Test cricket is almost always played as a series of matches between two countries, with all matches in the series taking place in the same country (the host). Often there is a perpetual trophy that is awarded to the winner.

The number of matches in Test series has varied from one to seven. Up until the early 1990s, Test series between international teams were organized between the two national cricket organizations with umpires provided by the home team. With the entry of more countries into Test cricket, and a wish by the ICC to maintain public interest in Tests in the face of the popularity of one-day cricket, a rotation system was introduced that sees all ten Test teams playing each other over a six-year cycle, and an official ranking system (with a trophy held by the highest-ranked team). In this system, umpires are provided by the ICC.

An elite panel of eleven umpires was maintained since 2002, and the panel is supplemented by an additional International Panel that includes three umpires named by each Test-playing country. The elite umpires officiate almost all Test matches, though usually not Tests involving their home country.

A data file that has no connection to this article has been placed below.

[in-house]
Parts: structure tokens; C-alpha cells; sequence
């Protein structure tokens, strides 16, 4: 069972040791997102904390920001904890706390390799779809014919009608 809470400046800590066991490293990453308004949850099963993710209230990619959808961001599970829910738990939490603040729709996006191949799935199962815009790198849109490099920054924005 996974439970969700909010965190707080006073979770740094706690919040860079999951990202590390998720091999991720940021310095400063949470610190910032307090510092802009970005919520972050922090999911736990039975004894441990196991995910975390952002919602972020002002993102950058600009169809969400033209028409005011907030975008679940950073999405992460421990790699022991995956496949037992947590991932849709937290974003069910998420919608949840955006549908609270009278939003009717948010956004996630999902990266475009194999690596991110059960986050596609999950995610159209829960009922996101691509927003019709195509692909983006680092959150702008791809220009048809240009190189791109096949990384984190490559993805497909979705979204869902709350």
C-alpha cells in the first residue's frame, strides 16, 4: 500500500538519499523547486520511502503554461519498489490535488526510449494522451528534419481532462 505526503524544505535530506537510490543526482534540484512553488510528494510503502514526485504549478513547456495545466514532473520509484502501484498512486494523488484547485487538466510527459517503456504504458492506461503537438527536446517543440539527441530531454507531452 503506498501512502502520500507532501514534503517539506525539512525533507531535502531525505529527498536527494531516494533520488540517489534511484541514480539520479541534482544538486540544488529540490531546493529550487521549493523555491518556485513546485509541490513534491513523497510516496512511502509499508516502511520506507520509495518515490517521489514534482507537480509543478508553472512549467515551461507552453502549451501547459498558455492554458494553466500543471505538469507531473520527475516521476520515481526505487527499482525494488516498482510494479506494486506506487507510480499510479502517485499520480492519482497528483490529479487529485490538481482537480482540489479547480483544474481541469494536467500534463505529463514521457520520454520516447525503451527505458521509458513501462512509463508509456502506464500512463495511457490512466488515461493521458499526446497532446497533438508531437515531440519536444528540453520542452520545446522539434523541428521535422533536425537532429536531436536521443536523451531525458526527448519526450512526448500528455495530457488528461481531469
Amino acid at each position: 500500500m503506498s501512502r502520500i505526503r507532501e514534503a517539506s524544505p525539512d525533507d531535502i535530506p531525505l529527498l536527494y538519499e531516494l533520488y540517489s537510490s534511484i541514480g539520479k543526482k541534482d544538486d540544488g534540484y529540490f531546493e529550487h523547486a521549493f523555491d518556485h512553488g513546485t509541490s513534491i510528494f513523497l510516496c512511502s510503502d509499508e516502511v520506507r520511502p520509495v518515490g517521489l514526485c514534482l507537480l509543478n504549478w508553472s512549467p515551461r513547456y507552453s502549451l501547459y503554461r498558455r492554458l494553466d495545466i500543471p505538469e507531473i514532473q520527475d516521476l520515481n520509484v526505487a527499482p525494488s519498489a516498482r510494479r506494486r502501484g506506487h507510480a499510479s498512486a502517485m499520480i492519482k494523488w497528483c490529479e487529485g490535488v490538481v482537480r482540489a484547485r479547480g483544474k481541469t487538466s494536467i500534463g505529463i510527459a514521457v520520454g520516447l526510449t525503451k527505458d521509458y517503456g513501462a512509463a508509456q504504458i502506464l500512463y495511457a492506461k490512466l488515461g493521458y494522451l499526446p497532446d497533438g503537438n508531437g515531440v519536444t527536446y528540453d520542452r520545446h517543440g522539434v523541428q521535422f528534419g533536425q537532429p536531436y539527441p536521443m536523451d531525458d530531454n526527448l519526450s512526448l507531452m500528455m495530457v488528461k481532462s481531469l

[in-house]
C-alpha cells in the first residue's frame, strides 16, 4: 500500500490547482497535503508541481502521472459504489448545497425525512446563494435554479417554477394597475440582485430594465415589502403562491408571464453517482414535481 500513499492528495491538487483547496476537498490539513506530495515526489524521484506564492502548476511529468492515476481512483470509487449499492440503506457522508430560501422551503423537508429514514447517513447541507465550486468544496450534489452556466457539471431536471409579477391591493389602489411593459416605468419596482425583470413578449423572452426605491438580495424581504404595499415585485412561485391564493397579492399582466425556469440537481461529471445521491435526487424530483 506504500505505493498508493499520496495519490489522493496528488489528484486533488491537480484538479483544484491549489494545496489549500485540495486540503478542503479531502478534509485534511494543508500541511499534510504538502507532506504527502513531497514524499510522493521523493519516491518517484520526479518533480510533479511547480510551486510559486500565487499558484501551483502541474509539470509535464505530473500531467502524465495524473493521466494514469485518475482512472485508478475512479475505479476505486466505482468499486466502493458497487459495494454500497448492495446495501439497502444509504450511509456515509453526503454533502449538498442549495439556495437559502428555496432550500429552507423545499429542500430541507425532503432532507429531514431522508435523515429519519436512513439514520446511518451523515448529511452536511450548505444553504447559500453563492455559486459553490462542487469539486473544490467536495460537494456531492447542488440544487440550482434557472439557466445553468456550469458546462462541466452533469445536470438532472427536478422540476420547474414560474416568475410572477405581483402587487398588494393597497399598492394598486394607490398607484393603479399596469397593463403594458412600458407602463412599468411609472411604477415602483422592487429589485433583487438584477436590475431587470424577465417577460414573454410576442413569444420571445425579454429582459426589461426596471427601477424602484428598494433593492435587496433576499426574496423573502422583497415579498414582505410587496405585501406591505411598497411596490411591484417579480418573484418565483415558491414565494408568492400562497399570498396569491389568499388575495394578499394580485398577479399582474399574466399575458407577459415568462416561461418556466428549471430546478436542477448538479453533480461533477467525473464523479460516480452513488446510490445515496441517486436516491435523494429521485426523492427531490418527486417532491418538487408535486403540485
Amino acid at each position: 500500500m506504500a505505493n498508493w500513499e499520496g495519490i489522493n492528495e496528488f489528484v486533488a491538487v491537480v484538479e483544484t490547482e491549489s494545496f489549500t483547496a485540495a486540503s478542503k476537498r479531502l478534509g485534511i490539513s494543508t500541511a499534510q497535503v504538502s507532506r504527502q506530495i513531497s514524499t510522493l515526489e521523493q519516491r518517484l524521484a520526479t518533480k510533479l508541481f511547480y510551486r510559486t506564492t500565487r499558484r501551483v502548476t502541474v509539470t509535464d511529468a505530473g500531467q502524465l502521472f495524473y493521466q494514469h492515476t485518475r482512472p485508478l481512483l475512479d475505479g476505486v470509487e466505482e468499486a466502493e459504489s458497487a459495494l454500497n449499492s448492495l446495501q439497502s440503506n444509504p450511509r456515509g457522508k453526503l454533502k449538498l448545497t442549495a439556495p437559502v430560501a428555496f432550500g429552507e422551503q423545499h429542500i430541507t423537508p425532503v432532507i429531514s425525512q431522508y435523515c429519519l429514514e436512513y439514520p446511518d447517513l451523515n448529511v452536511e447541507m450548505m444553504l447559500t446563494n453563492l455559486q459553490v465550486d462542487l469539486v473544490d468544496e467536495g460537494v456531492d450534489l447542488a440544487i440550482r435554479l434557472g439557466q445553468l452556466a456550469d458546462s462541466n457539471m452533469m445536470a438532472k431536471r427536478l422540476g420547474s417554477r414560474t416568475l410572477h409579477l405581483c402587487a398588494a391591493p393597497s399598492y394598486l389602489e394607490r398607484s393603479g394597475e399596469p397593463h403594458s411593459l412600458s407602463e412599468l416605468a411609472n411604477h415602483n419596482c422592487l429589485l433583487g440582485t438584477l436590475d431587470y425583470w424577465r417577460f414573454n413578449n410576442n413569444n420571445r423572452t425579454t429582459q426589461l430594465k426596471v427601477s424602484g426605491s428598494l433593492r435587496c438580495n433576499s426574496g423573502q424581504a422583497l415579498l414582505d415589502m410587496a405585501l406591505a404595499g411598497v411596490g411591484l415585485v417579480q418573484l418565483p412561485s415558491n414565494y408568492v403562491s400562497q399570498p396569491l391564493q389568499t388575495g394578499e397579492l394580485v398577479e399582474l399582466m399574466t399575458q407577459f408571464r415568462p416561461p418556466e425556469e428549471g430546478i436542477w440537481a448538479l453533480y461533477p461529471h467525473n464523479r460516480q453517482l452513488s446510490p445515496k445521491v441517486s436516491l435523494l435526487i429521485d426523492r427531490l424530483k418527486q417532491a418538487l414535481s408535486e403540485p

Name of Trophy Team 1 Team 2
The Ashes England Australia
Anthony De Mello Trophy India England
Frank Worrell Trophy West Indies Australia
Richards – Botham Trophy West Indies England
Trans-Tasman Trophy New Zealand Australia
Border – Gavaskar Trophy Australia India
Southern Cross Trophy Australia Zimbabwe
Sir Vivian Richards Trophy West Indies South Africa
Clive Lloyd Trophy West Indies Zimbabwe
Basil D’Oliveira Trophy South Africa England
Pataudi Trophy India England
Warne – Muralidaran Trophy Sri Lanka Australia
The Freedom Trophy India South Africa
Sobers – Tissera Trophy West Indies Sri Lanka
Ganguly – Durjoy Trophy India Bangladesh

World Test Championship

A league competition for Test cricket began in 2019–21. Arranged as a bilateral series in various countries with one team as host and another team as visitor. The length of each series varies between 2 and 5 matches. Ireland, Zimbabwe and Afghanistan are not taking part in this competition, but instead play a program of Test matches with each other and other teams during the same period.


It has been suggested that Test cricket may be losing popularity, particularly in the face of the advent of short form cricket. Day/night Test matches have been suggested as one way to address this problem. However, the lack of popularity has been disputed, with a Marylebone Cricket Club poll showing that 86% of all cricket fans support Test cricket, more than any other format.